Just this year, over half the states have introduced bills to restrict foreign ownership of agricultural land. These states are joining the approximately eighteen states that already have laws limiting foreign ownership in some way. It is true that between 2009 and 2019, foreign ownership of U.S. agricultural land doubled, and it has only continued to rise since then. This seeming surge creates political momentum because of concerns about national security and autonomy over our domestic food supply.
The only federal mechanism for controlling foreign ownership of agricultural land is 1978’s Agriculture Foreign Investment Disclosure Act (AFIDA), which requires foreign purchasers to report when they acquire U.S. agricultural land within 90 days of transfer. This is passive enforcement and is widely thought to underrepresent the reality of foreign ownership.
Nonetheless, this statute is the only means for us to have access to any data about foreign ownership in the U.S.. There are nearly 1.3 billion acres of privately owned agricultural land in the US. Roughly 3% of that is foreign-owned, according to the USDA’s database.
Most political concern over this relatively small 3% concentrates on certain countries. Canada is the top foreign owner of U.S. agricultural land in both acres and land value, but the political discussion revolves not around our neighbor to the north, but around China.
In 2013, a Chinese company purchased Smithfield, a previously U.S.-owned pork producer. The purchase included 146,000 acres of Smithfield’s farmland, immediately making the Chinese company one of the largest overseas owners of U.S. agricultural land. At the time, there was a lot of debate over national and food security in light of this purchase. Chinese investment in agricultural land in the U.S. has only grown since 2013, and recent events like the spy balloon incident has sparked another wave of anti-foreign ownership debate by politicians.
However, based on available data, Chinese companies and investors only own less than 1% of all foreign-owned agricultural land. While Congress is discussing stronger foreign ownership controls, some cite growing concerns that a federal program to restrict foreign ownership would catalyze racist and xenophobic sentiments. Others feel the complexities are best resolved by letting the states decide.
And the states have taken up that mantle, as over half of them have introduced some form of foreign ownership legislation this year. The National Agricultural Law Center has a great resource here for diving into the specific foreign ownership legislation in individual states.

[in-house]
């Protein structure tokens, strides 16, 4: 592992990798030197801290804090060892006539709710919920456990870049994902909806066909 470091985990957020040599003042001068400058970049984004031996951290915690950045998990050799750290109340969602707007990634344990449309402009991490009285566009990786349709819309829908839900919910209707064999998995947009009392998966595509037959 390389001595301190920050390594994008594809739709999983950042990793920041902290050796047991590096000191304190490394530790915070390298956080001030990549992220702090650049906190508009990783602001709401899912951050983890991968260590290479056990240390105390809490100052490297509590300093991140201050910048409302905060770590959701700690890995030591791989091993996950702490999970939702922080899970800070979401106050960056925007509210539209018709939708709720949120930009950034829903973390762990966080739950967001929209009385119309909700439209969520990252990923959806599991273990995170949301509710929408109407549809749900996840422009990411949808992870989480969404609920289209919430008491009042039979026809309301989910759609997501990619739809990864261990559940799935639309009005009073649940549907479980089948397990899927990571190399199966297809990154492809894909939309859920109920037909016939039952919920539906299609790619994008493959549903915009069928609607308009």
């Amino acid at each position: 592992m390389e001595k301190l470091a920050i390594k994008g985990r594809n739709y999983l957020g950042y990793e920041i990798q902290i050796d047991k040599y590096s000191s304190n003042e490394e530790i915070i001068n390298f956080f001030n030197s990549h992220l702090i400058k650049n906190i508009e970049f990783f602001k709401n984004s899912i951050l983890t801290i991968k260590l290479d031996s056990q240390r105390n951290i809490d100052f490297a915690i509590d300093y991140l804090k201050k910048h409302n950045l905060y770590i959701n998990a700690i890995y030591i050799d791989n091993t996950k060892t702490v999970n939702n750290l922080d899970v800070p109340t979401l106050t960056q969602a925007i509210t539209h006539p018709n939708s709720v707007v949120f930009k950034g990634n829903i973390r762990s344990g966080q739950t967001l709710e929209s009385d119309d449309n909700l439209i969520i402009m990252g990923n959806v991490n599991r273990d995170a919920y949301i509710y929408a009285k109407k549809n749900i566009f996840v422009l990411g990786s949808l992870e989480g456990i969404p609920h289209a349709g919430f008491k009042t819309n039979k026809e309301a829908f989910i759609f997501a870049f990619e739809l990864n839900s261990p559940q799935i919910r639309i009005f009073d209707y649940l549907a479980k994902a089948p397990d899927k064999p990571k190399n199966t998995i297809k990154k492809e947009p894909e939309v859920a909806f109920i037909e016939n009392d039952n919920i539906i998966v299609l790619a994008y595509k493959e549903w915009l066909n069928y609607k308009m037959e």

While foreign ownership in general is getting a lot of attention, an underlying issue of corporate and investor farmland ownership, whether domestic or foreign, is largely being ignored by lawmakers.
There are a handful of states that have separate legislation called anti-corporate farming laws, which do restrict both domestic and foreign corporations from purchasing or controlling (potentially even leasing) farmland in their state. As Farm Commons’ resource linked above points out, these rules are intended to protect the security of our food supply and the viability of agricultural production on a family scale. But, because many modern farms operate as corporations or LLCs with unrelated co-owners and want to buy farmland, some small farms can run afoul of these laws as an unintended consequence. Furthermore, court decisions over the years have served to weaken these laws, so they can’t always properly serve their original purpose.
Oversight into when and how investors and corporations—no matter where they reside—purchase large swaths of farmland is not currently seeing a surge of legislation, unlike the issue of foreign ownership. Yet, the rise in domestic corporate and investor ownership is a huge factor in driving up the price of agricultural land and making it more difficult for farmers to access land in a sustainable way.
To learn more about this topic, we’d suggest reading Selling Out the Delta: Farmland Investment and Small Farmer Land Access in Mississippi by Madeleine Fairbairn, Elsa Calderon, and Jordan Treakle. This report provides a great overview of corporate/investor ownership of farmland and land access challenges specific to black farmers before looking closely at farmland ownership in Mississippi in light of corporate and investment purchases.
Who the law chooses to regulate and how the law regulates the ownership of farmland and the companies that process our food is a complex issue. But it’s one that matters to each farmer as we are all invested in creating a system that works for everyone.